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TEN YEARS JAPAN (2018) review

March 13, 2019



written by: Chie Hayakawa, Yusuke Kinoshita, Megumi Tsuno, Akiyo Fujimura, Kei Ishikawa
produced by: Hirokazu Koreeda
directed by: Chie Hayakawa, Yusuke Kinoshita, Megumi Tsuno, Akiyo Fujimura & Kei Ishikawa
rated: unrated
runtime: 98 min.
U.S. release date: March 13, 2019 (Asian Pop-Up Film Festival, Chicago, IL)


What will life look like in ten years? Not life in general, but your life where you live. Now imagine that as a concept for a film or better yet, imagine such a conceit becoming something of a franchise, a series of omnibus films made by different nations that collect several shorts in which filmmakers envision what their country’s future will look like in a decade. That’s exactly what’s happened in certain Asian nations, starting in 2015 with the short film anthology from Hong Kong, “Ten Years” as the reunification with the province of China loomed. Three other nations followed the same format, releasing low-budget indies “Ten Years Thailand”, “Ten Years Taiwan” and “Ten Years Japan” last year made by immerging filmmakers.

Produced by acclaimed director Hirokazu Kore-eda (“Shoplifters”), “Ten Years Japan” is comprised of five shorts made by Yusuke Kinoshita (“Water Flower”), Akiyo Fujimura (“Ariko, Pretended”) and Kei Ishikawa (“Gukoroku – Traces of Sin”), Megumi Tsuno and Chie Hayakawa, with each director working off their own screenplay. While it’s no surprise that none of the shorts in “Ten Years Japan” depict a utopia, since that’s rarely how the future is envisioned, but there are definitely themes that revolve around certain anxieties such as: aging, nuclear power, pollution, conformity, digital footprints and military propaganda. Not all of the shorts offer stories that succeed, but each director delivers something to appreciate.




The compilation starts off with “Plan75”, which is a program the government has developed to deal with Japan’s rapidly aging population. Itami (Satoru Kawaguchi), an officer for the program is tasked with signing up elderly who are sick and poor for a death of their choosing, selling it as a service to the community and future generations. The reality of the implications of the program start to set in as Itami and his pregnant wife contend with her mother’s increasing Alzheimer’s illness.

Kinoshita’s “Mischievous Alliance” is one of the film’s most intriguing shorts, with its art house sci-fi approach. In this future, children are implanted with personalized education and government surveillance devices, discs attached to their temples which keep them appropriately in line, designed to help the state build the perfect workforce. Knowing the stubbornness, curiosity, and rebellious nature of children, imagine how well this plan will work. In one particular rural community, a troublemaking student plots a plan to release the elementary school’s aging horse to freedom, a metaphor perhaps for deep seeded resentment and wishes for the controls forced upon the youth. This short includes one well-known face, as we see veteran Japanese actor Jun Kunimura (“Audition” and “The Wailing”) portraying the school’s groundskeeper.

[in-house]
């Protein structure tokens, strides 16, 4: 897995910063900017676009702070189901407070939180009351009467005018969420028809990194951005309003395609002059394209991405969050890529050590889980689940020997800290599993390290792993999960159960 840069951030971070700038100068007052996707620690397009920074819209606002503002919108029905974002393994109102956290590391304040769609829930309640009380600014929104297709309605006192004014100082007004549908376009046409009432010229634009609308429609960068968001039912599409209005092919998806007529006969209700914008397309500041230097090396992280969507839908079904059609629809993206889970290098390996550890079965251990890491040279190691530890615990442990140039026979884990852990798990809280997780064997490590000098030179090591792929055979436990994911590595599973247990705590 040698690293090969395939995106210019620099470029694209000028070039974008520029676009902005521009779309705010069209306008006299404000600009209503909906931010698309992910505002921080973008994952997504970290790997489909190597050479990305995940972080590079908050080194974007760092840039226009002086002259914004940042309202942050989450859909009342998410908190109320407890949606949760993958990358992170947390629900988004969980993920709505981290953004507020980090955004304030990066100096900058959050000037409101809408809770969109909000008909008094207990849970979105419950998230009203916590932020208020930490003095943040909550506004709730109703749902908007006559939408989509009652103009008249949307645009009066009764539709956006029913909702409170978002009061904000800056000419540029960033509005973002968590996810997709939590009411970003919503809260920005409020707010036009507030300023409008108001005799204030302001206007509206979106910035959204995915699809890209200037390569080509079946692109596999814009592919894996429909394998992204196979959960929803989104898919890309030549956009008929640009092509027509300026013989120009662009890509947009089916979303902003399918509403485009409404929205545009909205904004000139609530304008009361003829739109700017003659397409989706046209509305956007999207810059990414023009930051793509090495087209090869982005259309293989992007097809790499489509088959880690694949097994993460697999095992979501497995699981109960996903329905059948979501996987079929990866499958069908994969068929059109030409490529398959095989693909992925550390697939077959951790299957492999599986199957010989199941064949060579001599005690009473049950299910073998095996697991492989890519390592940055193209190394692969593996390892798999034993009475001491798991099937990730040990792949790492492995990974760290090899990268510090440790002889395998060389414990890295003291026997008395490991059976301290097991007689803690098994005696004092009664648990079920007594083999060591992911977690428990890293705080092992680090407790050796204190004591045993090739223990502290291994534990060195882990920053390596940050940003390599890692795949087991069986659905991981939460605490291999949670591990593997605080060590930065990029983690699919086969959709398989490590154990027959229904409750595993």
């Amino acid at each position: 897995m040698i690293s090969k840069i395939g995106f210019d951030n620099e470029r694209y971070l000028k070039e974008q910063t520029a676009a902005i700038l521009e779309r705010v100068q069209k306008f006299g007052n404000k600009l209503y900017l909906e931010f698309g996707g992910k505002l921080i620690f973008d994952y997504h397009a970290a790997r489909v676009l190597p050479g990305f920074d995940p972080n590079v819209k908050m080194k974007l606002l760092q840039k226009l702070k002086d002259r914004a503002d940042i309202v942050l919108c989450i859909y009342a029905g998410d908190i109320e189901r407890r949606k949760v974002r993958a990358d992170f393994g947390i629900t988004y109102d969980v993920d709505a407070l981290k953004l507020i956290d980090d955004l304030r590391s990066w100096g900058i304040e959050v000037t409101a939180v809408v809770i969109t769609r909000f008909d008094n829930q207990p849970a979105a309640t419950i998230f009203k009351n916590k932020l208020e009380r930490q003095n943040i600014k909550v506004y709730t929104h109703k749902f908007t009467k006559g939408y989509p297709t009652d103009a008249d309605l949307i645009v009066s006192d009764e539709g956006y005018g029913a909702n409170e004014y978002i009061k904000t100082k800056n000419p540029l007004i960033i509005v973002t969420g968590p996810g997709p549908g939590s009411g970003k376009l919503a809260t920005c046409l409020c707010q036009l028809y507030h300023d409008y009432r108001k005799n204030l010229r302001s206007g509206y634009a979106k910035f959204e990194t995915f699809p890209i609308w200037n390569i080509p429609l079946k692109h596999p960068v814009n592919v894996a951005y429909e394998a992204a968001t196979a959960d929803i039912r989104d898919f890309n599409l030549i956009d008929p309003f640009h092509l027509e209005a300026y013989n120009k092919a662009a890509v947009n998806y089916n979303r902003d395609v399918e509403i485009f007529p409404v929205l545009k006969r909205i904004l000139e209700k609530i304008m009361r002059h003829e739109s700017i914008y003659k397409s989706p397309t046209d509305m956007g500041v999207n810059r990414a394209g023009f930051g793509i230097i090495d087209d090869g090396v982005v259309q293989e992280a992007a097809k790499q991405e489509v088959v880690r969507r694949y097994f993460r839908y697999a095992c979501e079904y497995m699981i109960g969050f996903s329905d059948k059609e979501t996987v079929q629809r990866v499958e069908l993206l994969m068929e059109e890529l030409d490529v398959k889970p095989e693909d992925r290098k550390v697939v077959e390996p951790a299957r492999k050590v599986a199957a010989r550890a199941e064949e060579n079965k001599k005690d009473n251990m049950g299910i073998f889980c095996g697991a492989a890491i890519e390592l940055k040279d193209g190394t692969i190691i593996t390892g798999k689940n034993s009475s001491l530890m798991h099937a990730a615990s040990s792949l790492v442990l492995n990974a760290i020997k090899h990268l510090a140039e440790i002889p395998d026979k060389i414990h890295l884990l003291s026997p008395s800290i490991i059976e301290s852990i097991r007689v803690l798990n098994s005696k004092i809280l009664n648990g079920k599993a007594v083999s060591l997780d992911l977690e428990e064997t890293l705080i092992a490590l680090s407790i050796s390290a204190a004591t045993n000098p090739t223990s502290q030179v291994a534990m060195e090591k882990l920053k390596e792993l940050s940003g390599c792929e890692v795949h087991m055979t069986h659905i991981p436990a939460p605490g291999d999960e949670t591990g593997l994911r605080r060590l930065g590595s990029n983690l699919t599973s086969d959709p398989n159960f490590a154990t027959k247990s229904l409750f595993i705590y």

Youth is also the focus of Tsuno’s thought-provoking “Data”, in which we follow 17-year-old Maika (Hana Sugisaki, “Blade of the Immortal”) a girl who lives with her father (Tetsushi Tanaka), yet remains curious about her mother, who died when she was young. To reconnect with her mother, Maika unlocks her mother’s digital inheritance (a resource which holds documents and video files) which allows her access to cloud memories, yet she is unprepared for certain hidden truths.

One of the shorts which probably has the most to say about the future of Japan’s environment is Fujimura’s “The Air We Can’t See”, which primarily takes place in the safety of the cavernous underground, free from the toxic air polluting the surface. It’s here where a 10-year-old Mizuki lives in a bunker searching for her friend Kaede who may have fled topside and finds herself dreaming of the unknowns of the outside world. Inspired by the 2011 Fukushima Daiichi nuclear meltdown, Fujimura’s short offers one of the more compelling character studies of the film.


Ten Years Japan Data

Ten Years Japan The Air We Can't See


Finally, Ishikawa offers “For Our Beautiful Country” which takes place in 2018, finding Japan reinstating the military draft with the government employing an ad agency to find the appropriate campaign to inspire the populace. One young ad executive is sent to tell a veteran artist that her poster design for conscription has been rejected. What unfolds is the film’s most absorbing conversations in which two surprisingly fascinating characters learn a few things about each other and the young executive learns an important lesson.

“Ten Years Japan” is an example of how an specific conceit can prove to be more interesting than the overall outcome. Many of the storylines here aren’t necessarily exclusive to Japan, with topics and themes concerning humanity’s future that have been touched upon in stories from other nations in the past. Even if all the shorts don’t feel unique to Japan, there’s not a point where our curiosity doesn’t anticipate the next short here. At best, the film is a compilation to be appreciated for providing up and coming filmmakers with an opportunity to share their vision of what the future holds for their home.





“Ten Years Japan” was part of the opening week of the 8th Season of Sophie’s Choice Asian Pop-Up Cinema at AMC River East in Chicago, Illinois and you can found out more about the festival here.


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